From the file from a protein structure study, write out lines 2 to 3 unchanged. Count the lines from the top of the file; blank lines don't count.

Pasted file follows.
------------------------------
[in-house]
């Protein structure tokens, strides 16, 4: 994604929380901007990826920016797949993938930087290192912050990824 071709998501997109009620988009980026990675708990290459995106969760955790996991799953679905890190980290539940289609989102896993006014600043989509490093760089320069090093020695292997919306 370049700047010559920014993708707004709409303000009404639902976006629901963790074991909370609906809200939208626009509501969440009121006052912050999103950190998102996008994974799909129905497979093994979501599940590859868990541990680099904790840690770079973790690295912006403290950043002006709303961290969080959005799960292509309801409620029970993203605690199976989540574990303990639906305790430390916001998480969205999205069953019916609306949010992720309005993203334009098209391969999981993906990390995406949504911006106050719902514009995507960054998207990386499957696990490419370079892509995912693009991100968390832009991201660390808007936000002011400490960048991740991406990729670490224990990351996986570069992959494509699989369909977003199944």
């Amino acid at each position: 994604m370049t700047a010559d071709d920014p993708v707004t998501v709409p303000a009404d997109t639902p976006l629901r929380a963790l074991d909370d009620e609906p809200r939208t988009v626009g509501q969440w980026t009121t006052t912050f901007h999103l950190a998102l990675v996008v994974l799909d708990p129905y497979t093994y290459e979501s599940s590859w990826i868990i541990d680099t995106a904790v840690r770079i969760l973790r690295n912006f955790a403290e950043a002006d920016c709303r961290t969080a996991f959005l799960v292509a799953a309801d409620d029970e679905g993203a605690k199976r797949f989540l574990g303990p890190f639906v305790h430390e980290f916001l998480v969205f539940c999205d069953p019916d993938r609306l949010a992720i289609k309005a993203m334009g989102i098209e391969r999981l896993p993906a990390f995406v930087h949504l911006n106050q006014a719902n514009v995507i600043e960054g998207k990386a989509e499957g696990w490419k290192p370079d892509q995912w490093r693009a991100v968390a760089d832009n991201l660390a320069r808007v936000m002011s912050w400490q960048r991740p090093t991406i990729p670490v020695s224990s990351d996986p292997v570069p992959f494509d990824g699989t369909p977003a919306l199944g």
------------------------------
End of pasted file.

């Protein structure tokens, strides 16, 4: 994604929380901007990826920016797949993938930087290192912050990824 071709998501997109009620988009980026990675708990290459995106969760955790996991799953679905890190980290539940289609989102896993006014600043989509490093760089320069090093020695292997919306 370049700047010559920014993708707004709409303000009404639902976006629901963790074991909370609906809200939208626009509501969440009121006052912050999103950190998102996008994974799909129905497979093994979501599940590859868990541990680099904790840690770079973790690295912006403290950043002006709303961290969080959005799960292509309801409620029970993203605690199976989540574990303990639906305790430390916001998480969205999205069953019916609306949010992720309005993203334009098209391969999981993906990390995406949504911006106050719902514009995507960054998207990386499957696990490419370079892509995912693009991100968390832009991201660390808007936000002011400490960048991740991406990729670490224990990351996986570069992959494509699989369909977003199944």
């Amino acid at each position: 994604m370049t700047a010559d071709d920014p993708v707004t998501v709409p303000a009404d997109t639902p976006l629901r929380a963790l074991d909370d009620e609906p809200r939208t988009v626009g509501q969440w980026t009121t006052t912050f901007h999103l950190a998102l990675v996008v994974l799909d708990p129905y497979t093994y290459e979501s599940s590859w990826i868990i541990d680099t995106a904790v840690r770079i969760l973790r690295n912006f955790a403290e950043a002006d920016c709303r961290t969080a996991f959005l799960v292509a799953a309801d409620d029970e679905g993203a605690k199976r797949f989540l574990g303990p890190f639906v305790h430390e980290f916001l998480v969205f539940c999205d069953p019916d993938r609306l949010a992720i289609k309005a993203m334009g989102i098209e391969r999981l896993p993906a990390f995406v930087h949504l911006n106050q006014a719902n514009v995507i600043e960054g998207k990386a989509e499957g696990w490419k290192p370079d892509q995912w490093r693009a991100v968390a760089d832009n991201l660390a320069r808007v936000m002011s912050w400490q960048r991740p090093t991406i990729p670490v020695s224990s990351d996986p292997v570069p992959f494509d990824g699989t369909p977003a919306l199944g």